book review: At Night All Blood is Black by David Diop

translated from the French by Anna Moschovakis
FSG, 2020

Set in the trenches during World War I, At Night All Blood is Black tells the story of a Senegalese man, Alfa Ndiaye, haunted by the fact that he was unable to mercy-kill his best friend after a serious injury. He then descends into a sort of madness as thoughts of loyalty and cowardice torment him, along with the futility of the racist pantomime he’s forced to take part in — the French would utilize racist stereotypes of African soldiers, arming them with machetes to scare off the Germans — an identity which Alfa both rejects and internalizes. 

This book is violent and graphic and visceral but it’s also sublime. Anna Moschovakis’s translation is stunning and Diop’s writing thrums with a rhythm that can only be described as mesmerizing — reading this book is like being in a trance that you can’t snap out of. The repetition might be an annoyance to some readers, but it was really an asset for me and I felt that it drove home both the monotony of trench warfare and the cyclical nature of Ndiaye’s thoughts as his mental state deteriorates. 

I read this book a couple of months back and to be honest with you I can’t remember why I gave it 4 stars instead of 5; probably more of a gut feeling than anything, as looking back I can’t think of a single thing it did wrong. It’s a deeply, uncomfortably human book about an oft-overlooked piece of WWI history — not an easy read by any means, but really worth spending time with. Genuinely thrilled that this won the International Booker this year.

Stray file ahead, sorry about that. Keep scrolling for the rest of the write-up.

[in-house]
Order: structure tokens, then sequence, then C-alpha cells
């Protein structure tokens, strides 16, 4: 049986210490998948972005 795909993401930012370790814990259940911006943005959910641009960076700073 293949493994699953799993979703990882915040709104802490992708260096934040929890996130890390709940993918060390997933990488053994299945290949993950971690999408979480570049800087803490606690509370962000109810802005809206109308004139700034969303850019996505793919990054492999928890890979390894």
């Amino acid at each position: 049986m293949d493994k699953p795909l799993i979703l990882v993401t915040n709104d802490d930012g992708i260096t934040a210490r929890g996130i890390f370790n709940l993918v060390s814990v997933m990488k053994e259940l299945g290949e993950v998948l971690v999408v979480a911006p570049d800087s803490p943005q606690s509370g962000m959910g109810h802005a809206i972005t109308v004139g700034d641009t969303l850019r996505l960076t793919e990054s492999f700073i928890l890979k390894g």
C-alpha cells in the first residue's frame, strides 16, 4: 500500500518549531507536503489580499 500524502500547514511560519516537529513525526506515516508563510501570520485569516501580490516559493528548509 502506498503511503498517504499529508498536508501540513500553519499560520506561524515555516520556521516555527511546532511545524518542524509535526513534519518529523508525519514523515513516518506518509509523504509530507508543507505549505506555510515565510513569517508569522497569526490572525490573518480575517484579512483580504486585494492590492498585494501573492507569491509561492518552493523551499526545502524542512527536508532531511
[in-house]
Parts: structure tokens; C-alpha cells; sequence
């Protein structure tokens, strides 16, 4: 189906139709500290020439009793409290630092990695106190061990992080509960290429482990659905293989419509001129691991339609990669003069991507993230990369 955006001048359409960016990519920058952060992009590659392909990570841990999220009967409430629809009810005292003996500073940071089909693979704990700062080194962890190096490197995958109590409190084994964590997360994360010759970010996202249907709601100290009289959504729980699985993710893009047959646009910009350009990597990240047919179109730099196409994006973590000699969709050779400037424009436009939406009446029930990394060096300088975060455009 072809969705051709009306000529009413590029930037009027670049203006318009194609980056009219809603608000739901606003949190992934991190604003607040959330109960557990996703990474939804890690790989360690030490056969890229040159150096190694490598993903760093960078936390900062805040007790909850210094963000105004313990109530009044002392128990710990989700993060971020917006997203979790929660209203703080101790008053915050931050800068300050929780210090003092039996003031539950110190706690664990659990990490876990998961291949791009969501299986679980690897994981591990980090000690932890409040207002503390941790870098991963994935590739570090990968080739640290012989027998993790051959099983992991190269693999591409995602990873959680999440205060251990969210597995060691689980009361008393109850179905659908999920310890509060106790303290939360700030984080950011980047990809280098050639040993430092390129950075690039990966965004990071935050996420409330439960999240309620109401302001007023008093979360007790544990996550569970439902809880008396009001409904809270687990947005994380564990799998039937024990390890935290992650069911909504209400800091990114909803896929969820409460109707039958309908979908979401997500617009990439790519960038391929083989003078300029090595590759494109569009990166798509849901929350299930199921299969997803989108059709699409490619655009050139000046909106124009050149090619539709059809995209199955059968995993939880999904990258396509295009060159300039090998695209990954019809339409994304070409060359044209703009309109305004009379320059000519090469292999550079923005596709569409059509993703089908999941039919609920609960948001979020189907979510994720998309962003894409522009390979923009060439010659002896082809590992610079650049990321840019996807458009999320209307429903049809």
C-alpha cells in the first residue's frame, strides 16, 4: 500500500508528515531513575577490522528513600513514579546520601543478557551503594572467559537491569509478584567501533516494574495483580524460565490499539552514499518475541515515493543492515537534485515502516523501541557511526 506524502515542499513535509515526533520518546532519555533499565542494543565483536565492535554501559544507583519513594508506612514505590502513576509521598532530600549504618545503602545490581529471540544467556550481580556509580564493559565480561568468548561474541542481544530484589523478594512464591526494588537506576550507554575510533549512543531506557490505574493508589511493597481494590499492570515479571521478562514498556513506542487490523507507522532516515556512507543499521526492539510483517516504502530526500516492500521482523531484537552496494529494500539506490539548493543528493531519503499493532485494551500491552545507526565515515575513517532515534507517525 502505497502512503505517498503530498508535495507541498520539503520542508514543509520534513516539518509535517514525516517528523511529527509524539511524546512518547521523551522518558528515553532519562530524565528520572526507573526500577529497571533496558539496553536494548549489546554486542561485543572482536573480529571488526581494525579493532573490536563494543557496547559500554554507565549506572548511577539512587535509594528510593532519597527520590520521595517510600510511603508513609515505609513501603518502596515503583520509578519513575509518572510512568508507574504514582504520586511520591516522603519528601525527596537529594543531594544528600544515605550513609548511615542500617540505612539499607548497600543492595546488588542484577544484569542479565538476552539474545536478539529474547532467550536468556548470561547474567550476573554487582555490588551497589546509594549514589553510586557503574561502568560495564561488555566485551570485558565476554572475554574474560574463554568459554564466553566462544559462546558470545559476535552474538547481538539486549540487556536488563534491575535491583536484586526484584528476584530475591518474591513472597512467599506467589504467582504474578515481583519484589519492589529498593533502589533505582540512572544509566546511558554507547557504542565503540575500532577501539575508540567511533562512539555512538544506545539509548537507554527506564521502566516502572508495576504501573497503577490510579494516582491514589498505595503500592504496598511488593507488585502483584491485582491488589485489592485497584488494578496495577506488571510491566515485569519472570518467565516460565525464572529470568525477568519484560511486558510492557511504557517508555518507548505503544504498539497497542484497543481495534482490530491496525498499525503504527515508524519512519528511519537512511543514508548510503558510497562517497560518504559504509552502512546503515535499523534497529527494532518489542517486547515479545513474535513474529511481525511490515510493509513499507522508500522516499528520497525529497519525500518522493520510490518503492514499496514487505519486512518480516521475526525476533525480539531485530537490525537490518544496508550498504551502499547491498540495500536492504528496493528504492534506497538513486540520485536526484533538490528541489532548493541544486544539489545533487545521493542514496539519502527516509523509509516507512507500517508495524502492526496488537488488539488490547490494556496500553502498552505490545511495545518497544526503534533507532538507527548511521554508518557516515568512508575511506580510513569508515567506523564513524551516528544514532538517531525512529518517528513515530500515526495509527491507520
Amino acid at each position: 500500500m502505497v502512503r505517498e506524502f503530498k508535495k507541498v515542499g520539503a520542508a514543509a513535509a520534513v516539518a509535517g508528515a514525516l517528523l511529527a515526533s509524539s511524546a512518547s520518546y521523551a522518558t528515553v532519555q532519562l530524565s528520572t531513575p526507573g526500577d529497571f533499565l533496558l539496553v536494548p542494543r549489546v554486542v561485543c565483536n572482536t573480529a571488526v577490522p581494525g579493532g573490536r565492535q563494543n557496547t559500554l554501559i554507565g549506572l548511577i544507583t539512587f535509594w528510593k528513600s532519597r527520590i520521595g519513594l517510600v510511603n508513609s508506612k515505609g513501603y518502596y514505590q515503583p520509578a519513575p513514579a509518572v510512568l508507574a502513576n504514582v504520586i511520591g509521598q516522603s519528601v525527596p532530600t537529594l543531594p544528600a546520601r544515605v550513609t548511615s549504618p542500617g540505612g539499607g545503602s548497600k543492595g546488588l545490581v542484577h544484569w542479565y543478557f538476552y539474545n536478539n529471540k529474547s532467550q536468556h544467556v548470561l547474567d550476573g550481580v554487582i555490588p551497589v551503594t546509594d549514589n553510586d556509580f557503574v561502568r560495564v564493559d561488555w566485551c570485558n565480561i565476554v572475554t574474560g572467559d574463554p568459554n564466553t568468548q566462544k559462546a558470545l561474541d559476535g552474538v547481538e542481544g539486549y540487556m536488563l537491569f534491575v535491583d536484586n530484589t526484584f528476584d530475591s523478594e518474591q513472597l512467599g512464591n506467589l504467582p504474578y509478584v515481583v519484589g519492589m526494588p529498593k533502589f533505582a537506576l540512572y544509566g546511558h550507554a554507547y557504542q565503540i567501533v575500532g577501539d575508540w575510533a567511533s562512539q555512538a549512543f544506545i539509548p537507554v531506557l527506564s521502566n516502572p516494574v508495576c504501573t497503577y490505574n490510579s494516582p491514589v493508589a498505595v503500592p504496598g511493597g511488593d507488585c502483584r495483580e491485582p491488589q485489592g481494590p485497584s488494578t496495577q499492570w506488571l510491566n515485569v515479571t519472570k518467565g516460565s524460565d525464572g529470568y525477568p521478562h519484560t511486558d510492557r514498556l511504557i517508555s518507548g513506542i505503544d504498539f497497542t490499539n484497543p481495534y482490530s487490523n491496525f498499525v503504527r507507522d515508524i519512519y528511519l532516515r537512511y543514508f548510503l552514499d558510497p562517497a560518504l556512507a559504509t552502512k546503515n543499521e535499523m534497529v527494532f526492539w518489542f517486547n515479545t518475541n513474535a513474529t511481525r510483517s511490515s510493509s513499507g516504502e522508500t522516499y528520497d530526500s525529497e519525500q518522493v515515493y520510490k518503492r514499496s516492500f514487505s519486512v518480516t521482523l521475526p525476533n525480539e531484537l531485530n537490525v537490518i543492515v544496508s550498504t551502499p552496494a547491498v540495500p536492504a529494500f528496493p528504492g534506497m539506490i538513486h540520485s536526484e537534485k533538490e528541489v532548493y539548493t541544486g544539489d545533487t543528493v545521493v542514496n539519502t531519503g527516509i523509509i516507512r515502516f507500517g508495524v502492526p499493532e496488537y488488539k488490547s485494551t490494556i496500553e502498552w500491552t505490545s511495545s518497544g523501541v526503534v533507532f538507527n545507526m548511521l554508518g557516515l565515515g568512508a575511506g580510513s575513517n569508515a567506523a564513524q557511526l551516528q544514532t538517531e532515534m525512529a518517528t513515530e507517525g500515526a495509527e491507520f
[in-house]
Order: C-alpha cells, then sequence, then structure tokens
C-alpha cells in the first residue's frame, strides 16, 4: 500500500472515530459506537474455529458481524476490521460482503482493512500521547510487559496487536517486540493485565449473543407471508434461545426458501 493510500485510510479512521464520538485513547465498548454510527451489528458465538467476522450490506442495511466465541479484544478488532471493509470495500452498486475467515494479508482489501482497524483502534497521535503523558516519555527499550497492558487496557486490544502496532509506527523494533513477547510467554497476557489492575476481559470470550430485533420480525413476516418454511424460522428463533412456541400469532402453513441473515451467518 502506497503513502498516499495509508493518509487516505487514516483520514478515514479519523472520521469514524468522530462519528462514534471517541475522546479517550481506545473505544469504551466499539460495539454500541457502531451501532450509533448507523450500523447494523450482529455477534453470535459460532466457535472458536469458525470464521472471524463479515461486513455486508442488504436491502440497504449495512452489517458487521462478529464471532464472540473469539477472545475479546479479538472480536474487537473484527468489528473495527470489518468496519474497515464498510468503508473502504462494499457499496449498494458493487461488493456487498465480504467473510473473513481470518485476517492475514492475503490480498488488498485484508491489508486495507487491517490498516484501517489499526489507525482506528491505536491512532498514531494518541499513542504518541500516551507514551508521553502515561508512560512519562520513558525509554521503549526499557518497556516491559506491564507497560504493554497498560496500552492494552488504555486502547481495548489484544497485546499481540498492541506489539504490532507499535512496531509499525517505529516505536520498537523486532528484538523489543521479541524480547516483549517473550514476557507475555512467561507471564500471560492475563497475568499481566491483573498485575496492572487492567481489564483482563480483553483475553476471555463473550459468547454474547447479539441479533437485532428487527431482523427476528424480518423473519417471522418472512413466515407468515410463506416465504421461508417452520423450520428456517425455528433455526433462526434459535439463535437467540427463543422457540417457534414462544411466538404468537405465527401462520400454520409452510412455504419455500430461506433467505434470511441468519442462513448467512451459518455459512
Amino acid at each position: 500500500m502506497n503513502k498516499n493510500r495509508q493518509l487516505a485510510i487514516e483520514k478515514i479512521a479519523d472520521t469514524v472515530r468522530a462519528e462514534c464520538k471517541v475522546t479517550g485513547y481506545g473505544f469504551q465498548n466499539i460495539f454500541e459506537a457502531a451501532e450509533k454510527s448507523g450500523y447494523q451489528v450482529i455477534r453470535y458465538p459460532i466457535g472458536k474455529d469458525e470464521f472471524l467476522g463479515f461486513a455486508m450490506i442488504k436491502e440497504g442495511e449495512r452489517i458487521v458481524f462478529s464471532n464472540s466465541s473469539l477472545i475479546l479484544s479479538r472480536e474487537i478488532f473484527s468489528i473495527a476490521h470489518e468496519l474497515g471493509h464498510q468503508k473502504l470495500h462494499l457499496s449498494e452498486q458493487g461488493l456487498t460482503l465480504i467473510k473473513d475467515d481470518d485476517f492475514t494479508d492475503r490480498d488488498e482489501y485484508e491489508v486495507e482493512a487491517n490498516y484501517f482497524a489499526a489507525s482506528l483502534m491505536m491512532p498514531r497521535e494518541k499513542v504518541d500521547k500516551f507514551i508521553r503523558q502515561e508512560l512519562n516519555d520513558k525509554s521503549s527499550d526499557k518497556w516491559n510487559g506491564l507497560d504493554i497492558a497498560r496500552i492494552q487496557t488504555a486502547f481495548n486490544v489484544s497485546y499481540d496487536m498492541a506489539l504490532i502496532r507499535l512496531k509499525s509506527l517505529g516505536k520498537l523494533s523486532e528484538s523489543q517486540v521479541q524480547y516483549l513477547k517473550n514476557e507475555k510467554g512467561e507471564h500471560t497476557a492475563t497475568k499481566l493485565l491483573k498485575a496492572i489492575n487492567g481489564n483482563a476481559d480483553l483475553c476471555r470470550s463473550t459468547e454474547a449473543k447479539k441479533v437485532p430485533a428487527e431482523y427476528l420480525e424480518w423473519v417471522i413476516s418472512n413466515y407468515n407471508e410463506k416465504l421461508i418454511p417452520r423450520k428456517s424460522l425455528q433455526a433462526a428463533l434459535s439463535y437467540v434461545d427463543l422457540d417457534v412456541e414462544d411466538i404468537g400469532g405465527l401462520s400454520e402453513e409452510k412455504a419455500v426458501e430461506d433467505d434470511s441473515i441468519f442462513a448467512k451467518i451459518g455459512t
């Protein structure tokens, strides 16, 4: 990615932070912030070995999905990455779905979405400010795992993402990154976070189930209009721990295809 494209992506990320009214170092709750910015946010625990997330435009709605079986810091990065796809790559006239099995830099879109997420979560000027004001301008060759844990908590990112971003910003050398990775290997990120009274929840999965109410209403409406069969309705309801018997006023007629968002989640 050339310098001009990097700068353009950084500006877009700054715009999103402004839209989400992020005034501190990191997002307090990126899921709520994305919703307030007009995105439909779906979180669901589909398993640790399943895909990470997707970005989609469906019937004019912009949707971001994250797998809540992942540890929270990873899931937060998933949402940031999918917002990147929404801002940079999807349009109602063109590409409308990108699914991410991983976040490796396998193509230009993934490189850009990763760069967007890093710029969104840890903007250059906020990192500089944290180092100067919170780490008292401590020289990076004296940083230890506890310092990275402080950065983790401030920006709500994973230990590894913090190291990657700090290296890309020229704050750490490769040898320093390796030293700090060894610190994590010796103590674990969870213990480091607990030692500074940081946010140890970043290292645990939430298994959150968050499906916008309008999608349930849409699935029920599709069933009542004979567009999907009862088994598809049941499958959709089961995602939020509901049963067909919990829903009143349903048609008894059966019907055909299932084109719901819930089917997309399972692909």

2 thoughts on “book review: At Night All Blood is Black by David Diop

  1. Great review! World War I sometimes seem a bit overlooked in the literary world and even more so any part of it that doesn’t focus on the western experience. This sounds very powerful.


  2. I read it in French (I’m French) and was actually really annoyed by the repetition LOL (as I was before with another novel, it’s just me) but I loved the style. I know the story of the Artilleurs Sénégalais who were sent to fight during the WWI and the long years afterwards they had to fight to be rewarded with the army pension. We study it in school. So I didn’t learn much as for the history part (and unfortunately all the other Empires did the same with their colonies), but his style is really amazing and I loved how he talks about the culture of Senegalese people. His new novel has just come out in France, I’m really looking forward to reading it. It is set during the slave trade and tells the story about a French Botanist who comes to Sénégal to study the plants but hears about this young woman who was able to flee before being sent as a slave to America and he wants to find her. I’m really curious about it ! As for the story of this novel, I also found powerful the turmoil the main character has to go through. What a nightmare.


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